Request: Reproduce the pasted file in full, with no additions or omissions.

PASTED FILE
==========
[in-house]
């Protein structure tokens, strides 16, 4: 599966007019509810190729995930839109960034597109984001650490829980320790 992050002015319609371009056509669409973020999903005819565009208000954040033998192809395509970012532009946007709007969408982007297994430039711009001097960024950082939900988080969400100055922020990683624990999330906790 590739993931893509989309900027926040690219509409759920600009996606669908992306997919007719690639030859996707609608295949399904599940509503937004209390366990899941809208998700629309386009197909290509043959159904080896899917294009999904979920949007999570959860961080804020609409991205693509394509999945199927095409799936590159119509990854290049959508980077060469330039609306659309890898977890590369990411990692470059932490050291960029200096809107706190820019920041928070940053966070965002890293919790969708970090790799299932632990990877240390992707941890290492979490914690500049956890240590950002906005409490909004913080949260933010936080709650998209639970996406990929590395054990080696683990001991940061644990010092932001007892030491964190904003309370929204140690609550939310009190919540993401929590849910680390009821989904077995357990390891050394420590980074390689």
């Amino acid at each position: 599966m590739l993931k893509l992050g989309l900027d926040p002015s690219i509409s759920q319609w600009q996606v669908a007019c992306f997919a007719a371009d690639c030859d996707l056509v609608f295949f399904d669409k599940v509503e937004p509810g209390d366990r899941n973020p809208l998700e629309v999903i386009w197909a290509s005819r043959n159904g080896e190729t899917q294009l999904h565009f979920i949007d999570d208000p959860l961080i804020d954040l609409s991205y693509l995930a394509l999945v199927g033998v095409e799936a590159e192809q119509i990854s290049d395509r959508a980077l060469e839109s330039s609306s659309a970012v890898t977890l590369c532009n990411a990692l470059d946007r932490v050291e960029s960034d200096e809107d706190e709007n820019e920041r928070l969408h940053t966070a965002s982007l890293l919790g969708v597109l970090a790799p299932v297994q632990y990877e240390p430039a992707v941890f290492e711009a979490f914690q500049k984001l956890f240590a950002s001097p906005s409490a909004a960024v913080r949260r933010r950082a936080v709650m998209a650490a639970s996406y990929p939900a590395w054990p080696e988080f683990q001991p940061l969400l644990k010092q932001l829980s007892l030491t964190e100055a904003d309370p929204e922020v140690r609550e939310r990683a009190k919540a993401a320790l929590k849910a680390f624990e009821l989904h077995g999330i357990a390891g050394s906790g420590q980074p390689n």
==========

[in-house]
């Protein structure tokens, strides 16, 4: 599966007019509810190729995930839109960034597109984001650490829980320790 992050002015319609371009056509669409973020999903005819565009208000954040033998192809395509970012532009946007709007969408982007297994430039711009001097960024950082939900988080969400100055922020990683624990999330906790 590739993931893509989309900027926040690219509409759920600009996606669908992306997919007719690639030859996707609608295949399904599940509503937004209390366990899941809208998700629309386009197909290509043959159904080896899917294009999904979920949007999570959860961080804020609409991205693509394509999945199927095409799936590159119509990854290049959508980077060469330039609306659309890898977890590369990411990692470059932490050291960029200096809107706190820019920041928070940053966070965002890293919790969708970090790799299932632990990877240390992707941890290492979490914690500049956890240590950002906005409490909004913080949260933010936080709650998209639970996406990929590395054990080696683990001991940061644990010092932001007892030491964190904003309370929204140690609550939310009190919540993401929590849910680390009821989904077995357990390891050394420590980074390689």
């Amino acid at each position: 599966m590739l993931k893509l992050g989309l900027d926040p002015s690219i509409s759920q319609w600009q996606v669908a007019c992306f997919a007719a371009d690639c030859d996707l056509v609608f295949f399904d669409k599940v509503e937004p509810g209390d366990r899941n973020p809208l998700e629309v999903i386009w197909a290509s005819r043959n159904g080896e190729t899917q294009l999904h565009f979920i949007d999570d208000p959860l961080i804020d954040l609409s991205y693509l995930a394509l999945v199927g033998v095409e799936a590159e192809q119509i990854s290049d395509r959508a980077l060469e839109s330039s609306s659309a970012v890898t977890l590369c532009n990411a990692l470059d946007r932490v050291e960029s960034d200096e809107d706190e709007n820019e920041r928070l969408h940053t966070a965002s982007l890293l919790g969708v597109l970090a790799p299932v297994q632990y990877e240390p430039a992707v941890f290492e711009a979490f914690q500049k984001l956890f240590a950002s001097p906005s409490a909004a960024v913080r949260r933010r950082a936080v709650m998209a650490a639970s996406y990929p939900a590395w054990p080696e988080f683990q001991p940061l969400l644990k010092q932001l829980s007892l030491t964190e100055a904003d309370p929204e922020v140690r609550e939310r990683a009190k919540a993401a320790l929590k849910a680390f624990e009821l989904h077995g999330i357990a390891g050394s906790g420590q980074p390689n």